Simple MindSphere

Predix, MindSphere and the others are not business intelligence platforms, however. They are platforms to provide insight into what is referred to as “operation technology” – meaning the robots and other machines. There are still many new hardware and software solutions emerging which are trying to efficiently connect operation technology with information technology, or IT, which is obviously more well known.

But technical challenges aside, all that data that the machines were previously incapable of capturing is now being collected, stored and analysed, and that’s making industrial companies much more efficient.

Even just using the “descriptive” capabilities of such data-collection systems, a business can save a lot of money simply by, for example, switching off machines that are not being used for one or two hours a day, or however long. That one single, simple thing can save a large factory, or chain of connected factories, thousands every month. That’s an obvious example, but much more can be done, and is being done. And all of that before calling on the “predictive” capabilities of machine-learning systems. The most-often-cited example of predictive analytics in an industrial setting is that of a sensor which notifies the factory or business manager about a machine that is perhaps not performing as expected or required. Maybe the machine is slower, or less accurate, perhaps because one of its components have worn out. If that is the situation, obviously a new component can be ordered and downtime can be scheduled to get the machine fixed. This enables a business to plan downtime rather than have the machine break down at perhaps a crucial time, without warning, and potentially create havoc.

Multi-dimensional computational whatnot

Some industrial companies are developing deep learning capabilities for their machine networks, but it’s probably not necessary to go into the differences between AI, deep learning and machine learning – that’s more of a computer science, or data science, issue. For a business manager, the important questions that the new technology can answer are: What has happened in my business so far? What is likely to happen in my business going forward?

There is yet another, higher level that AI, machine learning, and deep learning can take businesses to, and that is generally called “prescriptive”, meaning it can answer the question: What are my options for improving the business?

It may return only one option, but it’s probably better that it comes up with a few because, one, you want to at least feel like you’re in control even if you’re not and the system is; and, two, there would always be that nagging doubt as to whether that single prescription really is the best solution – you probably want to decide that for yourself. Ultimately, humans are still more intelligent than computers, meaning they can make better decisions.

UK government to accelerate digitalisation

In the UK, which is one of the top 10 manufacturing nations in the world, the government has completed a wide-ranging review which looked into the digitalisation of industry. Digitalisation, as mentioned earlier, essentially refers to the idea of collecting data from machines that were previously not connected to sensors or any networks. The Industrial Digitalisation Review, which has produced a report called Made Smarter, has come up with a long list of recommendations, produced in close co-operation with industrial companies. Some of those recommendations are: Develop “data trusts”, which are described as “proven and trusted frameworks and agreements” to ensure data exchanges are secure and mutually beneficial; introduce financial incentives to encourage digitalisation; implement a standards development programme; create a national skills strategy and platform; and establish another quango. It’s a much longer list and goes into more detail, but it’s one that has been broadly welcomed by leading industrialists in the UK.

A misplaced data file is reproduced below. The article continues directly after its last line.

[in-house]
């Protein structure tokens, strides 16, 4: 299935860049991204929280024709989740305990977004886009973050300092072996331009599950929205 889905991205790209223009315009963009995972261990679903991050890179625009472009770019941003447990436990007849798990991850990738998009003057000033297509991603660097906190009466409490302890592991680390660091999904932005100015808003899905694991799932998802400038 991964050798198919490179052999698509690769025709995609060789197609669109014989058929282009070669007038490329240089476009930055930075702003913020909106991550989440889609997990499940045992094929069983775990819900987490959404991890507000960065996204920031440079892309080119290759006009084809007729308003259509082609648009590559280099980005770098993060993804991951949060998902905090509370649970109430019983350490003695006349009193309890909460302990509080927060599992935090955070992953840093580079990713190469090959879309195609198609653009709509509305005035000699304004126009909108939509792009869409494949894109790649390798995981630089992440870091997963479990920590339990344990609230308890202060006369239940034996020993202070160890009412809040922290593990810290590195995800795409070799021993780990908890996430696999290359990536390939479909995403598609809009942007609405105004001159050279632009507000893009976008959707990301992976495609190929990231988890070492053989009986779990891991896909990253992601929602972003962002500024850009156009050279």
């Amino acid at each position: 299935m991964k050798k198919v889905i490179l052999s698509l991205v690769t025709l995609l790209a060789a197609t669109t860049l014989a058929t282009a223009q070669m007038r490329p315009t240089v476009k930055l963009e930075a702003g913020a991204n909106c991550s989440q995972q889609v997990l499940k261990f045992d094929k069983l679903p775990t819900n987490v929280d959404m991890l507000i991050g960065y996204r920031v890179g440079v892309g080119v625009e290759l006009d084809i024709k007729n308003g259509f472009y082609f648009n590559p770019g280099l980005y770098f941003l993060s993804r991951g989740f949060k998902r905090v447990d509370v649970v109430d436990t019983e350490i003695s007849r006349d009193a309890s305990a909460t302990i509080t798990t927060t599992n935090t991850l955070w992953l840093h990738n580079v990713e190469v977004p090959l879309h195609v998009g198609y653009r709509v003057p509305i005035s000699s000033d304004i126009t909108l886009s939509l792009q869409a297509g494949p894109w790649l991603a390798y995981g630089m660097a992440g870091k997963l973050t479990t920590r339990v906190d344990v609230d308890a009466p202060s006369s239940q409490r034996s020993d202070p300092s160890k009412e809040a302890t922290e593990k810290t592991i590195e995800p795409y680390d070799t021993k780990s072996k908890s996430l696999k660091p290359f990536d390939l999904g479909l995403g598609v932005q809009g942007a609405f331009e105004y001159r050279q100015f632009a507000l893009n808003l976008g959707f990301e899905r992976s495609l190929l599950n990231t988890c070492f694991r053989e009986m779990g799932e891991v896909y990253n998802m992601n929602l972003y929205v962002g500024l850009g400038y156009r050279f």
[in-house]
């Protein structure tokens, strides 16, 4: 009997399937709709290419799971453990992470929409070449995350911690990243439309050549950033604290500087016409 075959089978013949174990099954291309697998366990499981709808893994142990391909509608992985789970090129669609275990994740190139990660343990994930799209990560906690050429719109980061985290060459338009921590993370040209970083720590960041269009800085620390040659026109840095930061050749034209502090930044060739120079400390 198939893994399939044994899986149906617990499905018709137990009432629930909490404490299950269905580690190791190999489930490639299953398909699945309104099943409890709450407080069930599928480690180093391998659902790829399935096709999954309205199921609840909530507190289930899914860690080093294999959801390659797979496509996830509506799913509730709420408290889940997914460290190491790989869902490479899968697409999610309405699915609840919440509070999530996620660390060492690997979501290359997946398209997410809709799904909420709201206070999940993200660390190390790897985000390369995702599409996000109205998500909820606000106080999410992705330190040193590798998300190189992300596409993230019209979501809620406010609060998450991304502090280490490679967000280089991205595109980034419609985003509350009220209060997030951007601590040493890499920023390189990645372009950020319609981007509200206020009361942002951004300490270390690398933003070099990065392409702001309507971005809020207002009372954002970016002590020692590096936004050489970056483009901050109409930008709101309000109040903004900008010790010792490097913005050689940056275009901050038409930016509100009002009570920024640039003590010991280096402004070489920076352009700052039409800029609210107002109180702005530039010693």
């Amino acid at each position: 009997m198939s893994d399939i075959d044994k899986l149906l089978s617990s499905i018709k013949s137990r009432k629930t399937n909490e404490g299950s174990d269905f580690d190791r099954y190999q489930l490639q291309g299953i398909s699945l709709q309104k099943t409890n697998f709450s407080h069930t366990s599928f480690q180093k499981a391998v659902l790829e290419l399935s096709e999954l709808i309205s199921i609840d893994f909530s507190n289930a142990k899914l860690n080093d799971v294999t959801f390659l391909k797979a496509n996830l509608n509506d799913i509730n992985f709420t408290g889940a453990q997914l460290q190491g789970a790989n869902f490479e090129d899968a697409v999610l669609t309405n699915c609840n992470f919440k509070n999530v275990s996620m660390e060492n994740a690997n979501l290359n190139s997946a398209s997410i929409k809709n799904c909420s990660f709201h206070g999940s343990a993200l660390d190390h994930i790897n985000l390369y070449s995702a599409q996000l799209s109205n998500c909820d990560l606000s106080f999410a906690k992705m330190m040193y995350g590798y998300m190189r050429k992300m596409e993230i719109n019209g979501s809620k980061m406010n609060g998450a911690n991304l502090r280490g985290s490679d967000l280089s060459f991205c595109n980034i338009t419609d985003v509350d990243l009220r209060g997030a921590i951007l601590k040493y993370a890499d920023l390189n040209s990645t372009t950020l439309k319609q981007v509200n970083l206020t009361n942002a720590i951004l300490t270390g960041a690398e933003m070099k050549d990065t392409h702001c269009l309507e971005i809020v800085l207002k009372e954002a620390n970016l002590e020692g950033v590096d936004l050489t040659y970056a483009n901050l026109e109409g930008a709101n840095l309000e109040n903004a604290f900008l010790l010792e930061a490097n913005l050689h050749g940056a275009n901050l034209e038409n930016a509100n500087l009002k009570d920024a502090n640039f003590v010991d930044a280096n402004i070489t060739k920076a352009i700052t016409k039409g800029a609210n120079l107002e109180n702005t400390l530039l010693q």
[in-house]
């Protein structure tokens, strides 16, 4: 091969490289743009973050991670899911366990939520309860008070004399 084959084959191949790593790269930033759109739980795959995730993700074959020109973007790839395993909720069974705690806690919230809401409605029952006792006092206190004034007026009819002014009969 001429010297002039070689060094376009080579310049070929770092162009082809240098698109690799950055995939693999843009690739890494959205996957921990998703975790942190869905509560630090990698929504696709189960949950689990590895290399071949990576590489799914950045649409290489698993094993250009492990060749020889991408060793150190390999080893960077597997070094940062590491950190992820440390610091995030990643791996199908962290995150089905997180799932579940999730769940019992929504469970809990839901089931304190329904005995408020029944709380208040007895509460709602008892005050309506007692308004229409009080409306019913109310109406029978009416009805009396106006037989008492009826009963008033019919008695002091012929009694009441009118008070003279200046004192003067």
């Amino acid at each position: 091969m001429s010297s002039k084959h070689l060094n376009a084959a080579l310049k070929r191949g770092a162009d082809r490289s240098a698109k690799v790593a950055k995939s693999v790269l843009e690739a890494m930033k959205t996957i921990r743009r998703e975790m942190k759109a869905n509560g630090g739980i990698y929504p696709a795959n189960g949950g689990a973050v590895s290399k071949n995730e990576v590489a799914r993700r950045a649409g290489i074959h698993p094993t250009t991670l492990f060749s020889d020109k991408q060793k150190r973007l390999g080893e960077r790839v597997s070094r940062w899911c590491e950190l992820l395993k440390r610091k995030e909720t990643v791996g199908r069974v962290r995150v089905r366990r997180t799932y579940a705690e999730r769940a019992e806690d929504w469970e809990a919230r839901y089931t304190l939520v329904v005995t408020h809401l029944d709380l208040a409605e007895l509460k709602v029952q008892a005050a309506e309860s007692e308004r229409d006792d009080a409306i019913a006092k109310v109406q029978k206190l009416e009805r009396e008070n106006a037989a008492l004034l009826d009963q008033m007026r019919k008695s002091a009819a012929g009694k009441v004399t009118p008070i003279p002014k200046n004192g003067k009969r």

For words

Commenting on the government’s Industrial Digitalisation Review, Professor Juergen Maier, CEO of Siemens UK and Ireland, who wrote the foreword to the Made Smarter report, says: “The business and academic community has set out a vision for much greater ambition needed for Britain to be a world leader in the fourth industrial revolution. “Industry is committed to working in partnership with Government, and this combined package of measures will boost UK growth and productivity in manufacturing and provide more exports and increased earning potential, which our economy desperately needs. “Our Made Smarter proposals will help business understand, deploy and create the latest digital technologies, helping to secure more homegrown R&D and the creation of new industries and highly skilled well-paid jobs. “The proposals build on the UK’s natural technology strengths, whilst setting out a framework to encourage entrepreneurs to develop new technologies that help manufacturers. “I look forward to working with Government to consider the recommendations, including those that can be taken forward as part of an ambitious sector deal.” The government’s business secretary, Greg Clark MP, says: “The UK manufacturing sector has the potential to be a global leader in the industrial digital technology revolution. “Government and industry must work together to seize the opportunities that exist in this sector and promote the benefits of adopting emerging digital technologies, as well as cutting-edge business models. “I welcome the Made Smarter report that has been published today and thank Juergen and the reviewers for their work in outlining the huge potential digitalisation offers to this important sector. I look forward to working closely with industry to secure an Industrial Digitalisation Sector Deal.”